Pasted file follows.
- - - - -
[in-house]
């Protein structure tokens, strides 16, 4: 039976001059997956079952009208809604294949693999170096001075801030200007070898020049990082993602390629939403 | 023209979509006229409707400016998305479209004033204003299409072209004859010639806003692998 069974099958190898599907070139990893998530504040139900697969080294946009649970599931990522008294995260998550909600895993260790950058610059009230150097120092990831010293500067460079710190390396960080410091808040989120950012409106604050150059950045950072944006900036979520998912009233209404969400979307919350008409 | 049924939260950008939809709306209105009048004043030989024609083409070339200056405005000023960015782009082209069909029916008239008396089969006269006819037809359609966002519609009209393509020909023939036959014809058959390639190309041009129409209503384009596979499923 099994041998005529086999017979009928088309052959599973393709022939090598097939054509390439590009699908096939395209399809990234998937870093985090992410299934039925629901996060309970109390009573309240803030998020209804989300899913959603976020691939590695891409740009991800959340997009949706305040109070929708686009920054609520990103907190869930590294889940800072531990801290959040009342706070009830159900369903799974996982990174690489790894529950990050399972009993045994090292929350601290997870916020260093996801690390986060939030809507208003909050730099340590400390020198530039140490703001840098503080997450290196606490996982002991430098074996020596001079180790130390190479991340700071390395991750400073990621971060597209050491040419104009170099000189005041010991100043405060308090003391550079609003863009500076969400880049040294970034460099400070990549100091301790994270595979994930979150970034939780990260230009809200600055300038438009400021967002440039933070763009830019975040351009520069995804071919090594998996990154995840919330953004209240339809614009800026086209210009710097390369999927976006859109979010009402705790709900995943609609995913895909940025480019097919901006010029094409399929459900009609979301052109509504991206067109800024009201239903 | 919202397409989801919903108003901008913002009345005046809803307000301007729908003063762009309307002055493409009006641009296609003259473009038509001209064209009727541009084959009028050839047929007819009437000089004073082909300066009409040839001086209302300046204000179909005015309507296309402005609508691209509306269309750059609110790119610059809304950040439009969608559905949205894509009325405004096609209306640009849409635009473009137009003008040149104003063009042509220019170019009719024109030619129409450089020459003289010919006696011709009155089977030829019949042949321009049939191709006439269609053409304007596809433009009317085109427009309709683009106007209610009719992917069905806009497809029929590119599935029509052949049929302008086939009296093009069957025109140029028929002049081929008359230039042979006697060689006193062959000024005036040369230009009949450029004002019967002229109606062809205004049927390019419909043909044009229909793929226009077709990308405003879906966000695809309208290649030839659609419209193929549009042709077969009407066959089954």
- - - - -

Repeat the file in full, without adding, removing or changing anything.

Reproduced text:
[in-house]
């Protein structure tokens, strides 16, 4: 039976001059997956079952009208809604294949693999170096001075801030200007070898020049990082993602390629939403 | 023209979509006229409707400016998305479209004033204003299409072209004859010639806003692998 069974099958190898599907070139990893998530504040139900697969080294946009649970599931990522008294995260998550909600895993260790950058610059009230150097120092990831010293500067460079710190390396960080410091808040989120950012409106604050150059950045950072944006900036979520998912009233209404969400979307919350008409 | 049924939260950008939809709306209105009048004043030989024609083409070339200056405005000023960015782009082209069909029916008239008396089969006269006819037809359609966002519609009209393509020909023939036959014809058959390639190309041009129409209503384009596979499923 099994041998005529086999017979009928088309052959599973393709022939090598097939054509390439590009699908096939395209399809990234998937870093985090992410299934039925629901996060309970109390009573309240803030998020209804989300899913959603976020691939590695891409740009991800959340997009949706305040109070929708686009920054609520990103907190869930590294889940800072531990801290959040009342706070009830159900369903799974996982990174690489790894529950990050399972009993045994090292929350601290997870916020260093996801690390986060939030809507208003909050730099340590400390020198530039140490703001840098503080997450290196606490996982002991430098074996020596001079180790130390190479991340700071390395991750400073990621971060597209050491040419104009170099000189005041010991100043405060308090003391550079609003863009500076969400880049040294970034460099400070990549100091301790994270595979994930979150970034939780990260230009809200600055300038438009400021967002440039933070763009830019975040351009520069995804071919090594998996990154995840919330953004209240339809614009800026086209210009710097390369999927976006859109979010009402705790709900995943609609995913895909940025480019097919901006010029094409399929459900009609979301052109509504991206067109800024009201239903 | 919202397409989801919903108003901008913002009345005046809803307000301007729908003063762009309307002055493409009006641009296609003259473009038509001209064209009727541009084959009028050839047929007819009437000089004073082909300066009409040839001086209302300046204000179909005015309507296309402005609508691209509306269309750059609110790119610059809304950040439009969608559905949205894509009325405004096609209306640009849409635009473009137009003008040149104003063009042509220019170019009719024109030619129409450089020459003289010919006696011709009155089977030829019949042949321009049939191709006439269609053409304007596809433009009317085109427009309709683009106007209610009719992917069905806009497809029929590119599935029509052949049929302008086939009296093009069957025109140029028929002049081929008359230039042979006697060689006193062959000024005036040369230009009949450029004002019967002229109606062809205004049927390019419909043909044009229909793929226009077709990308405003879906966000695809309208290649030839659609419209193929549009042709077969009407066959089954």